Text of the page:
Frustration seemed to be burning in the air, and a cop—looking grim, anguished—spoke up. “From a law enforcement standpoint, what can we do?” he asked. “What do we do to deal with these people?”
“The best way to handle these people is what I call legal harassment,” Kharoba answered. “Start to identify who is coming into your area.” Go to the DMV and see who has applied for a driving license. Look at the owners of convenience stores. Corner stores are one of the principal ways Hezbollah launders money in the United States, he said. (The claim is not true.) “You only need one precedent,” Kharoba said. “Health inspectors, alcohol trade officers, these guys can turn a convenience store upside down without a warrant.”
Eventually the discussion turned to Islamic names, a subject in which Kharoba claims a specialty. There are two types of Muslim immigrants, Kharoba told the class: honest ones who Americanize their names, and those who use long Arabic names as a smokescreen. “If I pull someone over at a traffic stop,” said Kharoba, “I’ll ask for a couple of IDs. And if I see different spellings of a name, my Christmas tree is lit up. That’s probable cause to take them in.”
As a law enforcement officer in the audience pointed out, this is hardly true. People have different names for all sorts of reasons. Arabic names often include a long chain of references to ancestors, occupations, places, and relatives, and don’t readily fall into the pattern of first, middle, and last names common in the Christian West. A Muslim name on a passport might be rendered one way by an immigration clerk, and quite another by a desk agent at the local DMV. These differences are not illegal.
Kharoba was undeterred. He pointed out a laminated reference card that he had included in the course materials. With this card, an officer could see if a driver’s name follows the standard naming pattern for the Arabic world. If the police officer remained in doubt, he should call Kharoba, who has an unusual hobby: he collects phone books. Kharoba has a collection of Jordanian phone books right up until 1992. If a cop were to call up with a Jordanian name not shown in the phone book, Kharoba’s advice would be unequivocal. “Fingerprint him. Take him to prison.”
Kharoba reiterated the need to fight ruthlessly, sharing a story about the government of Syria quelling an uprising in Aleppo by shelling the city and killing more than 7,000 people. It’s a terrible story—but no such thing happened in Aleppo. It happened in Hama, a city about ninety miles to the south, in 1982.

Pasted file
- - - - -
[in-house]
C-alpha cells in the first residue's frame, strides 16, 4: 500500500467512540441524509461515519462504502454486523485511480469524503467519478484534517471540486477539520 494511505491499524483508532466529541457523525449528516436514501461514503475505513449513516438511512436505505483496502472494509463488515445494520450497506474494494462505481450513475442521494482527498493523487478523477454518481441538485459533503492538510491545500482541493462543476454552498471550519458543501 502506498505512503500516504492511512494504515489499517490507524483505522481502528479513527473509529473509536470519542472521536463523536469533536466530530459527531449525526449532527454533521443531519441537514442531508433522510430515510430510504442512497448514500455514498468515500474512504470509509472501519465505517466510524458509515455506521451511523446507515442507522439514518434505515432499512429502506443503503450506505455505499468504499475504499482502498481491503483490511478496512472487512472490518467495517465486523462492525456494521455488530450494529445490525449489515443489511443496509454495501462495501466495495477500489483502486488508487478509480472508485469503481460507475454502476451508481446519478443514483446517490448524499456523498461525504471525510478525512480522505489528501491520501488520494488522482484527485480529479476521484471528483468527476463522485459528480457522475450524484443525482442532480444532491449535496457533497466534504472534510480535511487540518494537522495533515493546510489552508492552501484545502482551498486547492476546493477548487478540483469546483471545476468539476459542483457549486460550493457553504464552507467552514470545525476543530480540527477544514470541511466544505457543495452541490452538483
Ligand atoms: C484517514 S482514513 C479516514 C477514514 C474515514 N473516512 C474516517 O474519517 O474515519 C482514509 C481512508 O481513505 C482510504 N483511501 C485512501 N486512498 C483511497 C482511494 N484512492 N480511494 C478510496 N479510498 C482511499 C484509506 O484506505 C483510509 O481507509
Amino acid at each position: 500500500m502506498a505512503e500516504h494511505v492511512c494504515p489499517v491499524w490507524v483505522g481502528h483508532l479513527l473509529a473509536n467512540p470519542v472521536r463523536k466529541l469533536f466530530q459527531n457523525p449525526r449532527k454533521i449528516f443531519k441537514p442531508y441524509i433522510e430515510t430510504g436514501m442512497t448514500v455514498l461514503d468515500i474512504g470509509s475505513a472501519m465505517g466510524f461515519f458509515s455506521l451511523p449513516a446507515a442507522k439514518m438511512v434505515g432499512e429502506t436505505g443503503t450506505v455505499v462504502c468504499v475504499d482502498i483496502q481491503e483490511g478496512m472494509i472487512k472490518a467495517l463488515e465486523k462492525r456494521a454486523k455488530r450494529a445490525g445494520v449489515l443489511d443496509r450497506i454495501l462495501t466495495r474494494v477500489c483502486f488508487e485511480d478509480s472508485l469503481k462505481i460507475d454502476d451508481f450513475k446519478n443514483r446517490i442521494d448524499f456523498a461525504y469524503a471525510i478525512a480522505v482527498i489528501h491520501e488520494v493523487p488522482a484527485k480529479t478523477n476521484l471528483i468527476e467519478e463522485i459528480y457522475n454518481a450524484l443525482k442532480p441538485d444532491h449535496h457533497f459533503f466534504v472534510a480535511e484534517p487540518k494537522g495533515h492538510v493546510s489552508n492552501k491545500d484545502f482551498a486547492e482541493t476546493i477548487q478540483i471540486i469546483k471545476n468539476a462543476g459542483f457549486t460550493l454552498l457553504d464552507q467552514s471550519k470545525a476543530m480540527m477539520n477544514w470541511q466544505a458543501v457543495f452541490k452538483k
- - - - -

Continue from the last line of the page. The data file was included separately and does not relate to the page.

Similarly, when we examined his manual, A Law Enforcement Guide to Understanding Islamist Terrorism, we found the claim that when the Muslim population of a country exceeds 80 percent, one should expect “state-run ethnic cleansing and genocide.” The examples given were Iran and the United Arab Emirates. Neither state has ever been involved in genocide. In fact, large sections of Kharoba’s guide turned out to be word for word the same as open-source materials found online—everything from publicly available Facebook pages to anonymously authored PDFs.
Though the federal government covers much of the cost of counterterrorism instruction, it has surprisingly little control over who is chosen to conduct the training. Structural problems abound. There is no unified system of expert evaluation or regulatory authority to impose quality control. The Tenth Amendment, which states, “The powers not delegated to the United States by the Constitution, nor prohibited by it to the States, are reserved to the States respectively, or to the people,” has been interpreted to mean that police powers, and officer training, are the preserve of the states. By design, state and local law enforcement is not the responsibility of the federal government, and neither is officer training. While the Department of Homeland Security offers certification, this only means that approved courses are eligible for DHS funds. If the course is paid for by other means—by a regional source, or by another federal department—DHS accreditation isn’t necessarily required. Even DHS money, once received by a state or local police department, can often be used for trainers without DHS accreditation